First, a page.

Spherical projection is when the image is stretched from one pole to the other along the axis you choose, and then wrapped around the sides from the back meridian. Make sense? Basically what I mean, is that, say for instance, you do a spherical projection along the Y axis, then the image goes straight from the top point down to the bottom point, and wraps itself around so that the two sides of the image meet along a straight line down the side of the sphere - this line is known as a meridian. Once again, only ever use spherical projection for spheres. Use it on any other kind of shape, and, well, it’s not going to look very nice
Also, be sure to use the Offset filter (described above) to check that your two end will meet properly along the meridian.
:lightbulb Another useful way of checking whether a spherical map will work nicely is to use the Polar Coordinates filter (listed under Filters/Distort/Polar Coordinates) and use the Rectangular to Polar option. (However ONLY USE THIS FILTER TO CHECK YOUR IMAGE. No NOT save your image that you want to use with this filter applied it is not going to work!). This can give you an idea or whether there will be any seams when the image is wrapped around the sphere. This method is of course extremely popular for newbies to map their images onto the planets they make for those sci-fi scenes that just about everyone makes when they are starting out in 3D. Come on, admit it, you have all made sci-fi scenes, haven’t you? Use the methods I’ve described here to ensure that your planet doesn’t have any unsightly seams tearing across it’s surface.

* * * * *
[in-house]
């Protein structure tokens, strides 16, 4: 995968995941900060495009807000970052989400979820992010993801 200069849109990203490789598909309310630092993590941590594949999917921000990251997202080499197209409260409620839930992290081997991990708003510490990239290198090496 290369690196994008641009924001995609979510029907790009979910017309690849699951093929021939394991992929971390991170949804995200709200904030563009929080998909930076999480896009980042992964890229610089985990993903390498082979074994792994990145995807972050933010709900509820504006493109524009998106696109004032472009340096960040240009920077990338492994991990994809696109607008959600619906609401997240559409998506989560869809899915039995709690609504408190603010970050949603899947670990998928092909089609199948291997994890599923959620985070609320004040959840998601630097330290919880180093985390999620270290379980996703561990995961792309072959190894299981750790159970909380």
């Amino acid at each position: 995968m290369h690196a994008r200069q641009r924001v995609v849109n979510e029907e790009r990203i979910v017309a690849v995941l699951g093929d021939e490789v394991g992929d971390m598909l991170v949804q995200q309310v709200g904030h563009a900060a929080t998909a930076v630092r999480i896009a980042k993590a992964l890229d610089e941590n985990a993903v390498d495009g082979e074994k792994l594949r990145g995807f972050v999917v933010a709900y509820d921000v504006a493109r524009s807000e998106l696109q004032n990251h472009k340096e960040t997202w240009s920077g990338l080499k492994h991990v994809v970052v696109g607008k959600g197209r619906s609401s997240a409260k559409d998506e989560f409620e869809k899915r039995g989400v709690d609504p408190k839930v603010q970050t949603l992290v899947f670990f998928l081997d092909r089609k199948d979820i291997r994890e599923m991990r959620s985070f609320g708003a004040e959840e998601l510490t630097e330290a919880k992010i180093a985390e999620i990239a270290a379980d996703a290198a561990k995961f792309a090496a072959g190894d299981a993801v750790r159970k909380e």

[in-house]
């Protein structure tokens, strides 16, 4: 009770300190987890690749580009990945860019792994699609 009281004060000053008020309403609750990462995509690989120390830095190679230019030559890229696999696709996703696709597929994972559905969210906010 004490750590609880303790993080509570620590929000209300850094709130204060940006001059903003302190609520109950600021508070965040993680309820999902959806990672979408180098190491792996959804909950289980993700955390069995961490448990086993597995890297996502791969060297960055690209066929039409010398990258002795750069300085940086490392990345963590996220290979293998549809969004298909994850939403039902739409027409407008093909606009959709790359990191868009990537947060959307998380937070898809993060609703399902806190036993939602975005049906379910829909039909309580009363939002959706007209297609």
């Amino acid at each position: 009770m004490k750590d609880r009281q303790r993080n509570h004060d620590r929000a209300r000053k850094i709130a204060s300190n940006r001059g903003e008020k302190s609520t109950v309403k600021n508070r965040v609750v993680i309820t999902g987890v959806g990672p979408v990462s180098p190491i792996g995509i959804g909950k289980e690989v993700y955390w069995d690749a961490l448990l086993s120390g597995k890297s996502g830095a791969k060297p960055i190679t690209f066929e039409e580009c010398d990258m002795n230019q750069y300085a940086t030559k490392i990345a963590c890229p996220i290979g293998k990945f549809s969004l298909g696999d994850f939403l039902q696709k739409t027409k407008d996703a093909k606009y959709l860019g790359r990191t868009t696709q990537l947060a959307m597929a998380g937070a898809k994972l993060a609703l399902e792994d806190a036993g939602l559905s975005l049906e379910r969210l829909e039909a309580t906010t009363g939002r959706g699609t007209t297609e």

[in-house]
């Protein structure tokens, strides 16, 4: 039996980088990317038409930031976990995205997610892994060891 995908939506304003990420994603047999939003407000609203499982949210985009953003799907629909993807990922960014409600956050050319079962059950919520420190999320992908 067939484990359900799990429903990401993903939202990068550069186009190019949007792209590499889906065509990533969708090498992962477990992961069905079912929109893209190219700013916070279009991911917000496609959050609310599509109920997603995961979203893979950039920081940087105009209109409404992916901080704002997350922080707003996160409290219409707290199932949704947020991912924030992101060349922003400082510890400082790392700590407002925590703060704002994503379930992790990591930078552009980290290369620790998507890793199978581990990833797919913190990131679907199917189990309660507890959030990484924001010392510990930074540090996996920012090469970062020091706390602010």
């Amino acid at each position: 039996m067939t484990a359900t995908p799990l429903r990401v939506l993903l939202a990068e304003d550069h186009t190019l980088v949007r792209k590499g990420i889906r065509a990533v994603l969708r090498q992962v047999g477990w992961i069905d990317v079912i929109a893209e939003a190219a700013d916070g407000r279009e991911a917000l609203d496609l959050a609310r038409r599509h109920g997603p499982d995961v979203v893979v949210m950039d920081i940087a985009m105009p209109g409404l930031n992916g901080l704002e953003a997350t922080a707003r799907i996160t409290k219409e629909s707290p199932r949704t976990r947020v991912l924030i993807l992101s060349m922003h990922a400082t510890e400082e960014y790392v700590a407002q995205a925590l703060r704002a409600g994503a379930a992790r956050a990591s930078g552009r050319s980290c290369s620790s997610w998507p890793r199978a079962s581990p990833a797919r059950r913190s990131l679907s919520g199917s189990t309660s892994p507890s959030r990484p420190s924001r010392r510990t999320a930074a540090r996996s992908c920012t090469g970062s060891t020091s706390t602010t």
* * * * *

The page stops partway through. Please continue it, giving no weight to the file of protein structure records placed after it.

Cubic projection just repeats a single image on each side of a box model it is applied to. Cubic mapping is basically a planar projection from 6 sides. Once again, ensure that the edges of the image will not form seams. Cubic projection is really only limited to perfectly square models, because if you try and use it on a rectangular shaped box, it will stretch the image on the long sides, and squash it on the shorter sides. Which looks pretty awful.
So, back to the original question why use UV mapping instead of these options? Well, as you have seen, these projection methods are very limited. It’s pretty obvious that they are not going to suffice for extremely complex models. But here is something bizarre these projection techniques are actually, technically speaking, more accurate than UV mapping. This is because texture images will be more accurately mapped using standard projections, which have some exact, continuous values over the entire surface, whereas a UV map has accurate samples of the projection only at specific points (where the polygons join, basically), between which it then uses a linear interpolation on the surface between those points. For non-English speaking people, interpolation is, basically speaking, an estimation of values which go together to form a continuous series this being a series of colour/tonal values being applied to your model, and the interpolation being the application of the parts of the image, which are not “tacked” down at those specific points, to the areas between them. The cool thing about this, however, is that once you have applied to UV coordinates to the model, pulling these points on your UV map around will pull the image with it. Pretty useful, hey?